After the success of last week’s Chocolate Peanut Butter Squares, I decided to move on to something lighter and more fruity for this week’s sweet treat. I’m have been reading Annie Bell’s Gorgeous Cakes recently – the Mallow library is coming up trumps for brilliant cookbooks – and I have plenty of recipes bookmarked to try. Annie is not afraid of using her kitchen appliances and, after finally getting a kitchen to call my own, I now have both food processor (one of the first birthday gifts from the not-yet-Husband – he knew how to set up things for future baking happiness!) and KitchenAid mixer out and at my disposal. This recipe uses the food processor, taking minutes to put together although, if I were in my NZ kitchen appliance-less days, it would also be manageable with a wooden spoon, although I have to say that I avoided any creaming recipes for the whole year I was living there. I’m sure it would also work with any mixer at your disposal.
Nowadays, with a little breathing space and a (slightly) more regular routine, I’m on a mission to expand my cooking horizons and explore the years of stored up recipes. I finally have all my cookbooks in one house, albeit still scattered between the kitchen shelf, a corner of the table in the living room, piled up next to the computer, along the sides of the stairs and filling the recently-built shelves upstairs in what is supposed to be my office (these days it’s still too cold to heat more than the main living room!).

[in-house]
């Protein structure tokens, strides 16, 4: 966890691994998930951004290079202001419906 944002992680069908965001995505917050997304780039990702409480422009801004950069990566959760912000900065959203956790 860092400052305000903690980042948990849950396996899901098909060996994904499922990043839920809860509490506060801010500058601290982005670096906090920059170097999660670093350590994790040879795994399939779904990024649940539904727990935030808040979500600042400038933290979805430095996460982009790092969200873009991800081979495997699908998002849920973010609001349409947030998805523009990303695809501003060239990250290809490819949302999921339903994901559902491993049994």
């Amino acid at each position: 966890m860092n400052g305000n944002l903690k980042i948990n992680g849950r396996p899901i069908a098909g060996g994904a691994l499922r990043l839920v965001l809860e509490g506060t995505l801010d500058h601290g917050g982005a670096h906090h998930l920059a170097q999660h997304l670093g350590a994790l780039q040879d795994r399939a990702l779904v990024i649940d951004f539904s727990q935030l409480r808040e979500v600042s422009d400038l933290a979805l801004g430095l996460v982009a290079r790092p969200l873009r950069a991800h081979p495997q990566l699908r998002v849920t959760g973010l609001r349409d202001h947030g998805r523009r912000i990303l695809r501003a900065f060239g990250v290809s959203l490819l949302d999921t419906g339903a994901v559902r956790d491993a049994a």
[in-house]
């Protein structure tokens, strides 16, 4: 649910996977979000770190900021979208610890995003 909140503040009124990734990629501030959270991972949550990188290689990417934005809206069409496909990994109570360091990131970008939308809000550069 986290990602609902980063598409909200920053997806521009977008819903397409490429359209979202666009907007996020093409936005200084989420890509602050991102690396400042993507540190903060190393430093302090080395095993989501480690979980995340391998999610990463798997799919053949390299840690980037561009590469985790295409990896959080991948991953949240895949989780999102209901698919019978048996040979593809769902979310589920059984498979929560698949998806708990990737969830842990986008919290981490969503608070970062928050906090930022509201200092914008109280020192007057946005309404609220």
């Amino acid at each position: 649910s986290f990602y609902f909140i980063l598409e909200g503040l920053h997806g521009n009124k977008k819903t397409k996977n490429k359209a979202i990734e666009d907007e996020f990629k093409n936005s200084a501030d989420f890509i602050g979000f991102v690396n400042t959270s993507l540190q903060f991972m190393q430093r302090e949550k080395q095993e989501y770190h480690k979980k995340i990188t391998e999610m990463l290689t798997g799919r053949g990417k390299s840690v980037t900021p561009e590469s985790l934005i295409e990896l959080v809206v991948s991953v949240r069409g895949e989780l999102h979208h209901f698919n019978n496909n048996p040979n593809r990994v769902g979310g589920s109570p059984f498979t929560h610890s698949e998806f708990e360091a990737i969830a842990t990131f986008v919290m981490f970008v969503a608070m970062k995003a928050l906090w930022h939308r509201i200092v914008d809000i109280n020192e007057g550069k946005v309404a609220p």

Sunday was family dinner day. One of the advantages of living in the countryside in North Cork is getting to spend more time with my family – and getting to try out lots of new recipes on them! This time round I decided to go with something very simple – Roast Chicken with Garlic and Lemon. “That doesn’t sound like you at all,” the Little Sister said suspiciously when I was talking to her on the phone that morning. “What’s the catch?” The last time she was around we were talking about serving her rabbit from the back garden so her reserve wasn’t entirely unwarranted, although unnecessary on this occasion. A good chicken needs no disguising. I just pushed some lemon thyme under the skin on the breast, tucked a few cloves of garlic and half a lemon inside the cavity and landed it in the oven, serving it with roasted carrots and peppers (livened up with a few chillies) and potatoes. There was supposed to be a side dish of Buttered Leeks as well – our leeks, grown from a bundle of seedlings that a friendly neighbour left on the doorstep last summer, flourished in the garden all winter – but, between breakfast in bed and flat tyres we forgot to pull them.